Mushrooms are macrofungi having a higher content of water (80–90%) and multinutrients. The presence of various phytochemicals, enzymes, primary metabolites and secondary mycometabolites results in poor shelf-life, quick deterioration, and huge postharvest losses (30–35%). Fresh mushrooms are short lived (1–8 days). Value chain management is thus necessary from the production to its harvest to meet the food and nutritional requirements. Every effort was made to extend the shelf-life of mushrooms for either short period or long period of storage. Washing or pretreatment, packaging, transport and marketing were some of the important standardized techniques for short-term storage of mushroom. On the other hand, drying, pickling and steeping preservation methods were some other techniques to extend the shelf-life of mushroom for a longer period of time during storage. Value addition of mushroom enhanced the quality and addressed the demand for ready-made or ready-to-make food products. Fresh/dry oyster mushroom in various proportions (5–10%) was used to prepare mushroom paratha, mushroom suji, mushroom sandwich, mushroom chakli, mushroom seb, mushroom-based biofortified wheat flour, mushroom-based papad, nuggets, mushroom bijoura, biscuits, etc. Several mushroom-based, value-added products like Royal Oyster Capsules were prepared by Self Help Groups women at Kapadah (Kabirdham).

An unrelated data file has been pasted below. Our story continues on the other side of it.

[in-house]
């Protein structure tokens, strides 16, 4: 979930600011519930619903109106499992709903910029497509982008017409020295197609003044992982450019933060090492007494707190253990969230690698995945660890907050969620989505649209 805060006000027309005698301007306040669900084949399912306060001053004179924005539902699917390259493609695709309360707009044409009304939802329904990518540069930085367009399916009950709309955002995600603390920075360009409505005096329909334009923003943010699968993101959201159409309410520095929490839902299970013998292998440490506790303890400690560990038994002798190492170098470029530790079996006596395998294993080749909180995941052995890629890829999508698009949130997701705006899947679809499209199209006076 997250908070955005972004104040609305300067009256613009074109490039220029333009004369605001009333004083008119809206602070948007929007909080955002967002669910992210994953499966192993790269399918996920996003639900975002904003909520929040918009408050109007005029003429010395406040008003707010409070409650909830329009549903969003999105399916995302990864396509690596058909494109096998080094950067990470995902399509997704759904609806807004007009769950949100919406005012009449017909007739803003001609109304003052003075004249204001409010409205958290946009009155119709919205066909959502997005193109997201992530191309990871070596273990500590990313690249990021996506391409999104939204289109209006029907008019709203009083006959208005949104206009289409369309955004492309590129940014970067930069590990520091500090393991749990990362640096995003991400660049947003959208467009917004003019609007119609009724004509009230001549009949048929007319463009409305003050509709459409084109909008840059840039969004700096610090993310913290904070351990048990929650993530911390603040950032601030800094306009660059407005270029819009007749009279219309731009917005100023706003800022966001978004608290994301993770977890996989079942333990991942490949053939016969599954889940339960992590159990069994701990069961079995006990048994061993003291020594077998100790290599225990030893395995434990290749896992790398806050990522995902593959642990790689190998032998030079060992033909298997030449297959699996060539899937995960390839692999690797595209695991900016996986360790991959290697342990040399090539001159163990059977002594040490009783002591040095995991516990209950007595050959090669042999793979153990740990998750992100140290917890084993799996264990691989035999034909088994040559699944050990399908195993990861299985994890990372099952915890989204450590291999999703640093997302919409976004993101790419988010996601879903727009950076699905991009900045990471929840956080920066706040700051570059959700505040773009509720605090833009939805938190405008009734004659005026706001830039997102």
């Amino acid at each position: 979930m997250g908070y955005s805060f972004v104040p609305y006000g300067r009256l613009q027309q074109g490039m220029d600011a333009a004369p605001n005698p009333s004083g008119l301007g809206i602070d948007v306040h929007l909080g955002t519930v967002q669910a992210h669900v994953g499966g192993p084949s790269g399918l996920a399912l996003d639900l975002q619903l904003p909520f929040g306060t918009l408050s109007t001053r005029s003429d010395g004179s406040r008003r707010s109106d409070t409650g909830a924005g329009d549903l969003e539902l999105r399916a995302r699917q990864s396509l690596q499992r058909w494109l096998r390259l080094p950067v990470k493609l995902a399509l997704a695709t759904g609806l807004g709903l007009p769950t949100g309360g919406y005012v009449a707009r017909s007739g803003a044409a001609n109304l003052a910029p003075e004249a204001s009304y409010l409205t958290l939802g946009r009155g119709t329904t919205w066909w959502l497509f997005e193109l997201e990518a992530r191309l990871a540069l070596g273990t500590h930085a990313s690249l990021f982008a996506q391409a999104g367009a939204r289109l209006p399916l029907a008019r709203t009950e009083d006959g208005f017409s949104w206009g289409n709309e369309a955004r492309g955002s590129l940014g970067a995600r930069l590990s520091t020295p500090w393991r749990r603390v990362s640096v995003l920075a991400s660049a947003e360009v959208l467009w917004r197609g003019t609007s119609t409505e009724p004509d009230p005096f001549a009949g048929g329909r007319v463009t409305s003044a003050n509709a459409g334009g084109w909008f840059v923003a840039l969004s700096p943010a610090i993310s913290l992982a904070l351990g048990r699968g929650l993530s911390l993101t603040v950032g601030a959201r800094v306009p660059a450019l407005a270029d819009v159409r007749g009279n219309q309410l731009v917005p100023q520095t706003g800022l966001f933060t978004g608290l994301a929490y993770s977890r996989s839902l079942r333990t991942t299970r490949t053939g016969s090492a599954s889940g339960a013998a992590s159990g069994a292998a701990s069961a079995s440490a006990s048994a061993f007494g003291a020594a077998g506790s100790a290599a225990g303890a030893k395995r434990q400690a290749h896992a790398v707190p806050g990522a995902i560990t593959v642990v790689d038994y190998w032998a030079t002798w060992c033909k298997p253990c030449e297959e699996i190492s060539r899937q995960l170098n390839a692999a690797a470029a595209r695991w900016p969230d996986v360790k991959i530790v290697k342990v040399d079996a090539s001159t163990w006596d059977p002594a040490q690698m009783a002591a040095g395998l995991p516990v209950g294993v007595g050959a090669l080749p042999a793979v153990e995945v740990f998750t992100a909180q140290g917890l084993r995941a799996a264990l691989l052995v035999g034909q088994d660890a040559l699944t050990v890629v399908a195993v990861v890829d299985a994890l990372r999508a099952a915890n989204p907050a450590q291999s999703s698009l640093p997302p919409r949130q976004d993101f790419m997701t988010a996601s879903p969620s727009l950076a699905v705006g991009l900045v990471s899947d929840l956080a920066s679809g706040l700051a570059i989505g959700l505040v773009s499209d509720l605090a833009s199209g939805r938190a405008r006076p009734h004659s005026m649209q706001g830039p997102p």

Part of the book: Postharvest Technology